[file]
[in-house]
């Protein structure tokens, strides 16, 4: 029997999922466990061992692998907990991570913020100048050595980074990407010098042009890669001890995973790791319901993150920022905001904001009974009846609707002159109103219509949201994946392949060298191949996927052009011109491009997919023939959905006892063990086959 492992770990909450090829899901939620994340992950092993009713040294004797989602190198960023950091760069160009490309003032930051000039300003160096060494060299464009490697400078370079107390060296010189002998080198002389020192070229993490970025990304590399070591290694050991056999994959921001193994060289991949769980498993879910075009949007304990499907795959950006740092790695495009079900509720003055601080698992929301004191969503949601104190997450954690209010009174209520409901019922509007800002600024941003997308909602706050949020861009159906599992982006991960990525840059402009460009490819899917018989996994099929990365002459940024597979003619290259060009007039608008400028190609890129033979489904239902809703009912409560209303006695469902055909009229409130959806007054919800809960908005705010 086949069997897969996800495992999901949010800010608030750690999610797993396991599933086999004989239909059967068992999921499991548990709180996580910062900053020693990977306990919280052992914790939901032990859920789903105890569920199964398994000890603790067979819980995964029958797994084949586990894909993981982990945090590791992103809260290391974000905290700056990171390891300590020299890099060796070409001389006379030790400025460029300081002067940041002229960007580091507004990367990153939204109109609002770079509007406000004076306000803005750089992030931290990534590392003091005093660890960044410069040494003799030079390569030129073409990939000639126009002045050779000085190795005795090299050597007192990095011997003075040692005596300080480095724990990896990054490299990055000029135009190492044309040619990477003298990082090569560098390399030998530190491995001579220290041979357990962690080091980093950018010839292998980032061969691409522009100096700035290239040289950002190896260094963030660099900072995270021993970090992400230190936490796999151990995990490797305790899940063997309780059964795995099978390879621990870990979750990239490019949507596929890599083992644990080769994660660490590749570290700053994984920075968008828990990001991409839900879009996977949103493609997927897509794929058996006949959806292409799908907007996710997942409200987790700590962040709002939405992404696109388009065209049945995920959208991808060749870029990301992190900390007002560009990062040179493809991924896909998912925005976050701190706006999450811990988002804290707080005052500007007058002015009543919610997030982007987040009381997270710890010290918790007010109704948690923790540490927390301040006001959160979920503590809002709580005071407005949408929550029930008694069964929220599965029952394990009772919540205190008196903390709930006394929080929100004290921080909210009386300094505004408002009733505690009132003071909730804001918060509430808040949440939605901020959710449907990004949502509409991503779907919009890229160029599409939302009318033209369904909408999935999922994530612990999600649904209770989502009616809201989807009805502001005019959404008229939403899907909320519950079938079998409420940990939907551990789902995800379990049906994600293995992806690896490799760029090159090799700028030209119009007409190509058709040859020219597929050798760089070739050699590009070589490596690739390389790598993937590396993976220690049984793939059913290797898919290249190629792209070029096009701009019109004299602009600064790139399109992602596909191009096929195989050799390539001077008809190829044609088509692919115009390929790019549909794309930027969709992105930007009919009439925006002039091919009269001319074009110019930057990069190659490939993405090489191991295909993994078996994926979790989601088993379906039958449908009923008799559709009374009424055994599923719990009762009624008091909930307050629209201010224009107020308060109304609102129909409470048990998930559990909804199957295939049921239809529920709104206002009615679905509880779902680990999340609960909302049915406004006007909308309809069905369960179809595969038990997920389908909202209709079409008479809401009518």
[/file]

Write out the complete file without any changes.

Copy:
[in-house]
């Protein structure tokens, strides 16, 4: 029997999922466990061992692998907990991570913020100048050595980074990407010098042009890669001890995973790791319901993150920022905001904001009974009846609707002159109103219509949201994946392949060298191949996927052009011109491009997919023939959905006892063990086959 492992770990909450090829899901939620994340992950092993009713040294004797989602190198960023950091760069160009490309003032930051000039300003160096060494060299464009490697400078370079107390060296010189002998080198002389020192070229993490970025990304590399070591290694050991056999994959921001193994060289991949769980498993879910075009949007304990499907795959950006740092790695495009079900509720003055601080698992929301004191969503949601104190997450954690209010009174209520409901019922509007800002600024941003997308909602706050949020861009159906599992982006991960990525840059402009460009490819899917018989996994099929990365002459940024597979003619290259060009007039608008400028190609890129033979489904239902809703009912409560209303006695469902055909009229409130959806007054919800809960908005705010 086949069997897969996800495992999901949010800010608030750690999610797993396991599933086999004989239909059967068992999921499991548990709180996580910062900053020693990977306990919280052992914790939901032990859920789903105890569920199964398994000890603790067979819980995964029958797994084949586990894909993981982990945090590791992103809260290391974000905290700056990171390891300590020299890099060796070409001389006379030790400025460029300081002067940041002229960007580091507004990367990153939204109109609002770079509007406000004076306000803005750089992030931290990534590392003091005093660890960044410069040494003799030079390569030129073409990939000639126009002045050779000085190795005795090299050597007192990095011997003075040692005596300080480095724990990896990054490299990055000029135009190492044309040619990477003298990082090569560098390399030998530190491995001579220290041979357990962690080091980093950018010839292998980032061969691409522009100096700035290239040289950002190896260094963030660099900072995270021993970090992400230190936490796999151990995990490797305790899940063997309780059964795995099978390879621990870990979750990239490019949507596929890599083992644990080769994660660490590749570290700053994984920075968008828990990001991409839900879009996977949103493609997927897509794929058996006949959806292409799908907007996710997942409200987790700590962040709002939405992404696109388009065209049945995920959208991808060749870029990301992190900390007002560009990062040179493809991924896909998912925005976050701190706006999450811990988002804290707080005052500007007058002015009543919610997030982007987040009381997270710890010290918790007010109704948690923790540490927390301040006001959160979920503590809002709580005071407005949408929550029930008694069964929220599965029952394990009772919540205190008196903390709930006394929080929100004290921080909210009386300094505004408002009733505690009132003071909730804001918060509430808040949440939605901020959710449907990004949502509409991503779907919009890229160029599409939302009318033209369904909408999935999922994530612990999600649904209770989502009616809201989807009805502001005019959404008229939403899907909320519950079938079998409420940990939907551990789902995800379990049906994600293995992806690896490799760029090159090799700028030209119009007409190509058709040859020219597929050798760089070739050699590009070589490596690739390389790598993937590396993976220690049984793939059913290797898919290249190629792209070029096009701009019109004299602009600064790139399109992602596909191009096929195989050799390539001077008809190829044609088509692919115009390929790019549909794309930027969709992105930007009919009439925006002039091919009269001319074009110019930057990069190659490939993405090489191991295909993994078996994926979790989601088993379906039958449908009923008799559709009374009424055994599923719990009762009624008091909930307050629209201010224009107020308060109304609102129909409470048990998930559990909804199957295939049921239809529920709104206002009615679905509880779902680990999340609960909302049915406004006007909308309809069905369960179809595969038990997920389908909202209709079409008479809401009518």